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Correspondence  |   December 2012
Utility of Near-infrared Spectroscopy for Assessing Cerebral Oxygen Saturation during Beach Chair Position
Author Affiliations & Notes
  • Annelies T. Moerman, M.D.
    *
  • *Ghent University Hospital, Ghent, Belgium.
Article Information
Correspondence
Correspondence   |   December 2012
Utility of Near-infrared Spectroscopy for Assessing Cerebral Oxygen Saturation during Beach Chair Position
Anesthesiology 12 2012, Vol.117, 1395. doi:10.1097/ALN.0b013e3182715ba1
Anesthesiology 12 2012, Vol.117, 1395. doi:10.1097/ALN.0b013e3182715ba1
To the Editor:
We read with interest the article by Jeong et al.  1 on cerebral oxygen saturation measured by near-infrared spectroscopy (NIRS) and jugular venous bulb oximetry during shoulder surgery in the beach chair position. Their results showed a significant lower jugular venous bulb oxygen saturation during beach chair position in the propofol–remifentanil group compared with the sevoflurane–nitrous oxide group. This difference between the two groups was not found for NIRS-measured cerebral oxygen saturation, which led the authors to conclude that NIRS cannot be recommended for assessing cerebral oxygenation during beach chair position.
The authors explain the lack of agreement between cerebral oxygen saturation measured by NIRS and measured with jugular bulb oximetry by emphasizing on the inherent limitations of the NIRS technology, such as the assumed constant arterial/venous ratio and the contamination by extracerebral blood flow and by other tissues that are not the tissues of interest. We would like to suggest an alternative explanation for the observations. In a recent study by Klein et al  .,2 it was demonstrated that propofol has a differential effect on the cerebral vessels, and that propofol preserves cerebral oxygen saturation in the frontal cortex, which is the measurement site of NIRS. Therefore, the finding that oxygen saturation measured by NIRS does not differ between the sevoflurane–nitrous oxide and the propofol–remifentanil group, and it does with jugular venous bulb oximetry, could be attributable to the fact that NIRS measures oxygen saturation in the frontal cortex, whereas jugular venous bulb oximetry measures global cerebral oxygen saturation.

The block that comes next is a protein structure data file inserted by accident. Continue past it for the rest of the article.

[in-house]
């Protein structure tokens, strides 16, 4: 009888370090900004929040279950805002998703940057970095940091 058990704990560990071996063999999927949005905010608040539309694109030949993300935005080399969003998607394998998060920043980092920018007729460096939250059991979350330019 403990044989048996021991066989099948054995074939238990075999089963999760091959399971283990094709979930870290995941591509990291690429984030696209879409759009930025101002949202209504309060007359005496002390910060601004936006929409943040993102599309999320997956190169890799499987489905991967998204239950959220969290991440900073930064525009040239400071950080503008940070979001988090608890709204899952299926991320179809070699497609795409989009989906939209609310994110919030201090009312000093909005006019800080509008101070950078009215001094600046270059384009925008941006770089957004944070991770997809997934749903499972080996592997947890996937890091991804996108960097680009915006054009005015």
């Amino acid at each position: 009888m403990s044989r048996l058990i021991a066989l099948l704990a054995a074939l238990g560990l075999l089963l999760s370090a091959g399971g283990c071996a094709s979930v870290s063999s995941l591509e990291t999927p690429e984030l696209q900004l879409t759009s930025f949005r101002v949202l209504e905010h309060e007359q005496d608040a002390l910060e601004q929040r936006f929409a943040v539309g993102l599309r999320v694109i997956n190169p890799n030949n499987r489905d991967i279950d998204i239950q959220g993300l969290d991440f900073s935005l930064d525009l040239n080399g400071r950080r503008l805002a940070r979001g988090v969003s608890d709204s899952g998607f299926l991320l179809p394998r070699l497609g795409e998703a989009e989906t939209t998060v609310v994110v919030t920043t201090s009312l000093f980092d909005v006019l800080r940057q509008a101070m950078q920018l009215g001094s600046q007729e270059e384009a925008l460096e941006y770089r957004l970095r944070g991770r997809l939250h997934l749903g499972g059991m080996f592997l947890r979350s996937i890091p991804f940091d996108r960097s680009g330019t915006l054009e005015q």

Another concern relates to the fact that the authors used the original Bland-Altman method to assess whether cerebral oxygen saturations measured by jugular venous bulb oximetry or by NIRS were interchangeable. However, this Bland-Altman technique accounts for independent data, not for repeated measurements over a period of time, such as in this study. For both the linear regression and Bland-Altman analysis performed in this study, a technique that accounts for the within-patient–dependent data is mandatory. Consequently, the agreement estimation might have been obscured by the use of repeated-measures data.3 
*Ghent University Hospital, Ghent, Belgium. annelies.moerman@ugent.be
References
Jeong H, Jeong S, Lim HJ, Lee J, Yoo KY. Cerebral oxygen saturation measured by near-infrared spectroscopy and jugular venous bulb oxygen saturation during arthroscopic shoulder surgery in beach chair position under sevoflurane-nitrous oxide or propofol-remifentanil anesthesia. ANESTHESIOLOGY. 2012;117:1047–56
Klein KU, Fukui K, Schramm P, Stadie A, Fischer G, Werner C, Oertel J, Engelhard K. Human cerebral microcirculation and oxygen saturation during propofol-induced reduction of bispectral index. Br J Anaesth. 2011;107:735–41
Myles PS, Cui J. Using the Bland-Altman method to measure agreement with repeated measures. Br J Anaesth. 2007;99:309–11